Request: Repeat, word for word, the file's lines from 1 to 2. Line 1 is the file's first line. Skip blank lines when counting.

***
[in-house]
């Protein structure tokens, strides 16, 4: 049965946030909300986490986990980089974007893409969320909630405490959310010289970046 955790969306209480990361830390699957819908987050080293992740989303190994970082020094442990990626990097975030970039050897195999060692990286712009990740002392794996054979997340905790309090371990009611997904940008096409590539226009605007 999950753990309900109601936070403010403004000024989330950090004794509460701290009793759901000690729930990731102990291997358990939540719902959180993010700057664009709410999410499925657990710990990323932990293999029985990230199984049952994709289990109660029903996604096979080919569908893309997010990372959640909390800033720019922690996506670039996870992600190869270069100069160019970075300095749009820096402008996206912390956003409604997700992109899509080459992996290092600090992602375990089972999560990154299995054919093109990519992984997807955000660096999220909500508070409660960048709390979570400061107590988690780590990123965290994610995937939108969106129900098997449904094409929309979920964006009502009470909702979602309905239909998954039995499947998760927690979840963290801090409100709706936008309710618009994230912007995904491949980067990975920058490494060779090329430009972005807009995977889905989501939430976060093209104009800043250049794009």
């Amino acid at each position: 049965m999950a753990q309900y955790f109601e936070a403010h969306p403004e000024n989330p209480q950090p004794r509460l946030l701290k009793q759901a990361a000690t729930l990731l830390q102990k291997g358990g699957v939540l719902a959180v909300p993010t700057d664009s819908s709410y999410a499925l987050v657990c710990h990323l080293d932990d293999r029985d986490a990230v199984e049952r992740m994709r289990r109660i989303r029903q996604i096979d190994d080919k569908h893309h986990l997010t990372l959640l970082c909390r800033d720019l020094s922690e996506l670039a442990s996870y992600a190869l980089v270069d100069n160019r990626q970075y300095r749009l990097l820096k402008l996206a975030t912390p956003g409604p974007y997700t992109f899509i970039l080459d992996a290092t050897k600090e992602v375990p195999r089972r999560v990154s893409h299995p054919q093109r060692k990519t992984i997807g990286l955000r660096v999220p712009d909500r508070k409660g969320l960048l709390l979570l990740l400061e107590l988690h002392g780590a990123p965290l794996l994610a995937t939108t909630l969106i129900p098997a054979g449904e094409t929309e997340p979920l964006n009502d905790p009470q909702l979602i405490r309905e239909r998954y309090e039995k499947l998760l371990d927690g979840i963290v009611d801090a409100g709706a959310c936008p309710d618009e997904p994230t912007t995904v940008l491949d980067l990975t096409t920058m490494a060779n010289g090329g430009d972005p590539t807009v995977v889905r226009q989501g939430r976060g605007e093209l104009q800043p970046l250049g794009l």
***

[in-house]
């Protein structure tokens, strides 16, 4: 049965946030909300986490986990980089974007893409969320909630405490959310010289970046 955790969306209480990361830390699957819908987050080293992740989303190994970082020094442990990626990097975030970039050897195999060692990286712009990740002392794996054979997340905790309090371990009611997904940008096409590539226009605007 999950753990309900109601936070403010403004000024989330950090004794509460701290009793759901000690729930990731102990291997358990939540719902959180993010700057664009709410999410499925657990710990990323932990293999029985990230199984049952994709289990109660029903996604096979080919569908893309997010990372959640909390800033720019922690996506670039996870992600190869270069100069160019970075300095749009820096402008996206912390956003409604997700992109899509080459992996290092600090992602375990089972999560990154299995054919093109990519992984997807955000660096999220909500508070409660960048709390979570400061107590988690780590990123965290994610995937939108969106129900098997449904094409929309979920964006009502009470909702979602309905239909998954039995499947998760927690979840963290801090409100709706936008309710618009994230912007995904491949980067990975920058490494060779090329430009972005807009995977889905989501939430976060093209104009800043250049794009």